by Brittany Raymer
Digital Writer & Editor
Meteorologists across the country have told Americans to brace for a possible white Christmas, which should be seen as a test for the future of green energy in North Carolina. Can the wind turbines planned for the coasts and a sea of solar panels really keep us warm?
A white Christmas isn’t a common phenomenon in most of North Carolina, save for the mountains. This year may be the exception, since it’s possible that snow may be in the forecast for the day after Christmas. It’s part of a storm that’s impacting huge portions of the country.
From the Midwest to the Northeast, the Christmas festivities may be dampened by snow, ice, wind and a chill so bracing that some may think they’ll see a polar bear roaming by their street. It may also derail many travel plans during the busiest time of the year.
As Fox Weather explains: “Forecast details for this winter storm are now coming into focus. A far-reaching, highly impactful storm system will affect millions of people starting Wednesday, with peak impacts expected from Thursday through early Saturday (Christmas Eve).”
Blizzard conditions and severe winds are also expected in the Midwest and the Great Lakes region on Thursday and Friday.
North Carolina may not experience a blizzard, but it will be a chilly day. The Weather Channel has Raleigh in the mid-30s for a high and in the teens for a low, with Charlotte being much the same for Christmas Eve and Day. The coast will also see some colder weather, with Wilmington seeing the temperature dip down into the upper 30s and low 40s. That’s a near 30 degree drop from a high of 67 expected on Thursday, Dec. 22.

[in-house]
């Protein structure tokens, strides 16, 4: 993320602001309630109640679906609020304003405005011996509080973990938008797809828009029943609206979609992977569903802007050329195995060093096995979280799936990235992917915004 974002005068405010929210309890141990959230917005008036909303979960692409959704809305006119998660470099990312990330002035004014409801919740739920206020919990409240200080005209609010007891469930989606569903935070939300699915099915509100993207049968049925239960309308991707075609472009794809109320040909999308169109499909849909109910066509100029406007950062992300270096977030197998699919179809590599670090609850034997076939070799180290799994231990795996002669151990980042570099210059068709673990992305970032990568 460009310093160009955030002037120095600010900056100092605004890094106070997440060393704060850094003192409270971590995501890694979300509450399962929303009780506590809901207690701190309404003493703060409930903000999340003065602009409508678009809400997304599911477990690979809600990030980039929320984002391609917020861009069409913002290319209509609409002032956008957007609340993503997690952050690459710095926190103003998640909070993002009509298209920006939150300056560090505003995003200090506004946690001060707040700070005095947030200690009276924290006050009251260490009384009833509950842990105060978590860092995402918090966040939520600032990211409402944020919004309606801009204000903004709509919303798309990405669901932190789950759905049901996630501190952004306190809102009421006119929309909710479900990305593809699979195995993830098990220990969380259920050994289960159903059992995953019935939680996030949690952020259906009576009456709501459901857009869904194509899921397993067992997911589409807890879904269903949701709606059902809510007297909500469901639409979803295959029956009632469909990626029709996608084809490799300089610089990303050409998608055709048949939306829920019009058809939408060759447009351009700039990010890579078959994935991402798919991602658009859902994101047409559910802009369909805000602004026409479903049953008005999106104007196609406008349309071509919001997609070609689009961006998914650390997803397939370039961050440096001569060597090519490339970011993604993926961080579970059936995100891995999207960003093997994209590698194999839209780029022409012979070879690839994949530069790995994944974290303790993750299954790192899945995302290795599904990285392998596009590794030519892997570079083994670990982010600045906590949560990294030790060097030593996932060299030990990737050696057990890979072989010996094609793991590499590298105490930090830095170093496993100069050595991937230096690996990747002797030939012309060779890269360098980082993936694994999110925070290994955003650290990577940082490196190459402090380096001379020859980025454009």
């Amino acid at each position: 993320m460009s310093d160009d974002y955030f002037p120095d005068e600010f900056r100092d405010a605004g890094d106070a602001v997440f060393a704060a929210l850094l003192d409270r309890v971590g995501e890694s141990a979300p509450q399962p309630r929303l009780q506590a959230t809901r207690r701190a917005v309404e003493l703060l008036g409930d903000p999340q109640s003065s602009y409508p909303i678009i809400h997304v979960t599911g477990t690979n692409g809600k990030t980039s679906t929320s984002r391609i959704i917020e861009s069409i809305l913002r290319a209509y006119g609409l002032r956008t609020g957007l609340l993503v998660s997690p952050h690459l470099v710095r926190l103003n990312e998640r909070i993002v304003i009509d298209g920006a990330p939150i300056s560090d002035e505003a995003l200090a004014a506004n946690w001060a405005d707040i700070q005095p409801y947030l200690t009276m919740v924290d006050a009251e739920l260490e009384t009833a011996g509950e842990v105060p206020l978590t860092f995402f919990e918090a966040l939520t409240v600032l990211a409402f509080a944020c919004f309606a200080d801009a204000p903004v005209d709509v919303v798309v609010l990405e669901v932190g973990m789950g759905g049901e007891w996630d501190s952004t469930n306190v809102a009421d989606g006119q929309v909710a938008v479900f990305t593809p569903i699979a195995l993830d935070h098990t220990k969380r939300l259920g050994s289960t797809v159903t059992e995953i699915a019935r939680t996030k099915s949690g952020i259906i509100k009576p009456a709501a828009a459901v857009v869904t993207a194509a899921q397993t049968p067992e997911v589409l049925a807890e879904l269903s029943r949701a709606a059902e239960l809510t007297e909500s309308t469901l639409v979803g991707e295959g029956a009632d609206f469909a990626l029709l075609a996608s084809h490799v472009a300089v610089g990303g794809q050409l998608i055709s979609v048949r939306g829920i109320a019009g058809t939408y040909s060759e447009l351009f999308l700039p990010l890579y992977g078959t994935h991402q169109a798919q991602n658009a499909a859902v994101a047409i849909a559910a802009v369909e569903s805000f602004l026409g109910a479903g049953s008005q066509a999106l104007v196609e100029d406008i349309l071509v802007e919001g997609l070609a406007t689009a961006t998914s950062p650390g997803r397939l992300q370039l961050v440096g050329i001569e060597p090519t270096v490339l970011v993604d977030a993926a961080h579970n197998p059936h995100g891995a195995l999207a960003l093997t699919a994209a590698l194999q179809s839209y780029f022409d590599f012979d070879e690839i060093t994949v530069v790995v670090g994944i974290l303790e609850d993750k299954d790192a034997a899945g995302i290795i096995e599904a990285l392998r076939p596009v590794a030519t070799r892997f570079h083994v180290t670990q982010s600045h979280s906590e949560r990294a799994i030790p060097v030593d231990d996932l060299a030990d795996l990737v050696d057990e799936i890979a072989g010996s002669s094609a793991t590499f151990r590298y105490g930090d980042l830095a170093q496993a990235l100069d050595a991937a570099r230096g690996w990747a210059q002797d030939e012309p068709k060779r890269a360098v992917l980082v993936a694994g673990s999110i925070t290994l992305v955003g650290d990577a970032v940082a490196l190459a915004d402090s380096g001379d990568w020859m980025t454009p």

The mountains will be experiencing the brunt of the chill, with Asheville expecting a high of only 23 on Christmas Eve. In Boone, residents can expect a balmy 15 for a high and 5 for a low.
Time to break out the Canada Goose parkas.
No doubt this will put a crimp in some holiday plans, but there’s a bigger question to consider.
Given that this is the first big cold front of the reason, there is no reason to suspect that the electrical grid could fail or struggle—but will that always be the case?
As the state moves towards green energy, a wind turbine farm off the coast of Wilmington is considered the future, but what if it leaves the state cold? What if the turbines fail in a blast of cold air, or if the high wind speeds ironically make the turbines too dangerous to operate?
What if in a couple of years, North Carolinians spend Christmas in the dark because the wind turbines or solar panels failed in a big weather event? And it’s not the weather that’s the grinch, but the foolhardy obsession with pushing green energy without making sure that it can withstand seasonal tests.
And it’s important to note as well, that a cold weather event is more likely to kill the vulnerable, the elderly and children, than a hot weather event.
That’s why there should be no discussion of green energy without nuclear. While nuclear fusion power is decades away from being full harnessed and mass produced, there are plenty of nuclear power plants that can be built in the meantime. These are green and can produce massive quantities of energy—and, best of all, it’ll make sure that you and your family stay warm in cast the weather Grinch decides to make an appearance.